The geographic concentration of exporters may also promote the development of specialized transportation infrastructure, such as storage facilities, dry ports, and long-distance trucking operations, or it may improve access to information about goods that are in demand and market players in the importing countries (Aitken et al., 1997). Location advantages in terms of backward links, such as the existence of raw material and intermediate goods suppliers, and the availability of labor with specialized skills, can also reduce the cost of exporting. Thus, the existence of spillovers within a cluster will increase member firms’ propensity to export. The city of Sialkot (where there are probably more individual manufacturing exporters than in any other city in the country, including Karachi and Lahore) is a testament to the effectiveness of such forces.

A number of large SME clusters have developed in Pakistan. An important element of a policy to promote industrial clusters should be to give priority to export clusters in the provision of infrastructure, particularly power and gas, the development of common facilities, particularly for testing and certification, and skills training centers and programs (for details, see Ahmed, Mahmud, Hamid, & Rahim, 2010).

2.3.2. Improving Access to Finance

There is a positive link between financial development and international trade (see, for example, Beck, 2002; Svaleryd & Vlachos, 2005; Do & Levchenko, 2007). This is because entering foreign markets is costly since it entails additional costs as discussed above. Thus, credit-constrained firms will find it more difficult to export than firms that have access to finance, and only those firms will become exporters that are able to overcome their liquidity constraints. For a sample of manufacturing firms in Italy, Minetti and Zhu (2011) find that the “probability of exporting is 39 percent lower for credit-rationed firms than for nonrationed firms and that rationing reduces foreign sales by more than 38 percent.”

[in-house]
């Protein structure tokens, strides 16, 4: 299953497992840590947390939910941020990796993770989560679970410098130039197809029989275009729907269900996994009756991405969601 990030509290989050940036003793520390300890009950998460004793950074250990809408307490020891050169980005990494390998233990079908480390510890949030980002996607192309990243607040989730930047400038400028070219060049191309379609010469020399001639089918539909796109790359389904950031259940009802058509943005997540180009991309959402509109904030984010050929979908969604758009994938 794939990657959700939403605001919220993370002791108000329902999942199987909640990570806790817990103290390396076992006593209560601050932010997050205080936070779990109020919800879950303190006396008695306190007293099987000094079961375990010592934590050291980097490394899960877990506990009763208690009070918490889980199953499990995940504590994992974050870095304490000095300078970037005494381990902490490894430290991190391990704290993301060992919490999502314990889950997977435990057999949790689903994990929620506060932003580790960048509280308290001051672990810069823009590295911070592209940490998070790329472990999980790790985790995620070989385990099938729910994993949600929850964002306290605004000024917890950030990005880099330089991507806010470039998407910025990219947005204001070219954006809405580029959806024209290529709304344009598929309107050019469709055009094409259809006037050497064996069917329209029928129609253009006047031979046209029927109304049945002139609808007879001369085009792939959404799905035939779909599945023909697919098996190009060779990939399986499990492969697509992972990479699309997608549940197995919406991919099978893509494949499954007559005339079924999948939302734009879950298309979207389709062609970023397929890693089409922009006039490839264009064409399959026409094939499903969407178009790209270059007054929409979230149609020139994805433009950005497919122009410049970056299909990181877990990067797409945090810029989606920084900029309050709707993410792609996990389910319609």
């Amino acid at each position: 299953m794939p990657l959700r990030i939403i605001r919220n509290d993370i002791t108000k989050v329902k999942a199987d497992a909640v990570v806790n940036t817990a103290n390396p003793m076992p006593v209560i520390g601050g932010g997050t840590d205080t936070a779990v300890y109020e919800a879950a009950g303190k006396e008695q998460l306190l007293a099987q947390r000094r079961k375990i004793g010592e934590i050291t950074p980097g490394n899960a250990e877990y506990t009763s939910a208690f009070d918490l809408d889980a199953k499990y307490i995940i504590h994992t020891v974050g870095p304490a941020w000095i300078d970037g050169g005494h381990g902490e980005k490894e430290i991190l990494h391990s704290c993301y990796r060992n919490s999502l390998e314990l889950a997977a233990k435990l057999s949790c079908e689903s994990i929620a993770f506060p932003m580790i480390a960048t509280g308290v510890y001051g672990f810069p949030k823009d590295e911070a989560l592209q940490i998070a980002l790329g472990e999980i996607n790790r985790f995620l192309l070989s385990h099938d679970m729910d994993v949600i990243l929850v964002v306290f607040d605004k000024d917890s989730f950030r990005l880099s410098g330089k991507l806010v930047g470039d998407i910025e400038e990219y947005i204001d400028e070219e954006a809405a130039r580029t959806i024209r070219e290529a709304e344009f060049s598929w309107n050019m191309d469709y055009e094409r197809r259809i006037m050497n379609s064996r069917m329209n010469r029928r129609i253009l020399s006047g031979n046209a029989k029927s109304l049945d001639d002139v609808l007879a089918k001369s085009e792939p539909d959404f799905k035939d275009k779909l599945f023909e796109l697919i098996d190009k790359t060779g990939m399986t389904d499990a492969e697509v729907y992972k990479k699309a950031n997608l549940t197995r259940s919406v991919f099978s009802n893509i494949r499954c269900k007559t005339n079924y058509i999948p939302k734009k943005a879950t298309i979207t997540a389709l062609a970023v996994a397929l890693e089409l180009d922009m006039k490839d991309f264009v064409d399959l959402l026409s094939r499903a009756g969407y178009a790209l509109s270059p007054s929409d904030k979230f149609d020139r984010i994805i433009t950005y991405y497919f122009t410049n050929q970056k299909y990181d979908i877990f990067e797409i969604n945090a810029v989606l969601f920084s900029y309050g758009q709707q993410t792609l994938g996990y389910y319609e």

Pakistan‘s financial markets are underdeveloped relative to those of other developing countries (Figures 6.2 and 6.3) because “the terms of loans are much shorter, average loan sizes are larger, and bank requirements for collaterals against loans are higher” in the former (World Bank, 2009). As a result, financial access is restricted primarily to large firms, and SMEs are mostly excluded. Ahmed and Hamid (2011) find that, other things being equal, SMEs are 12.2 percent and 7.4 percent less likely to have access to external finance than large firms. The situation tends to worsen as credit markets tighten, as is evident from the fact that SMEs’ share in total bank lending is estimated to have declined between 2004 and 2007 (World Bank, 2009). Since credit availability has tightened even further since then, it is likely that SMEs today are almost entirely excluded from bank credit.

Figure 6.2: Financial depth*

Note: * domestic credit to private sector (as a percentage of GDP).
Source: World Development Indicators, 2011.

Figure 6.3: Bank credit as a share of working capital (%)


Source: Various rounds of the World Bank’s Investment Climate Assessment Surveys.

Financial access for firms is a function of (i) the degree of financial deepening in the country, and (ii) the lender’s risk evaluation of the borrower. While there is substantial financial penetration in large cities such as Lahore and Karachi, access to finance has not spread uniformly across the country. Ahmed and Hamid (2011) find that firms located in smaller cities such as Sheikhupura, Sukkur, and Hyderabad, have a lower probability of financial access relative to firms located in metropolitan cities such as Karachi and Lahore or those in export clusters (such as Sialkot). Consequently, emerging export industries, that must incur additional costs when entering export markets and are not located either in large cities or export clusters, are likely to be the most affected by financial constraints.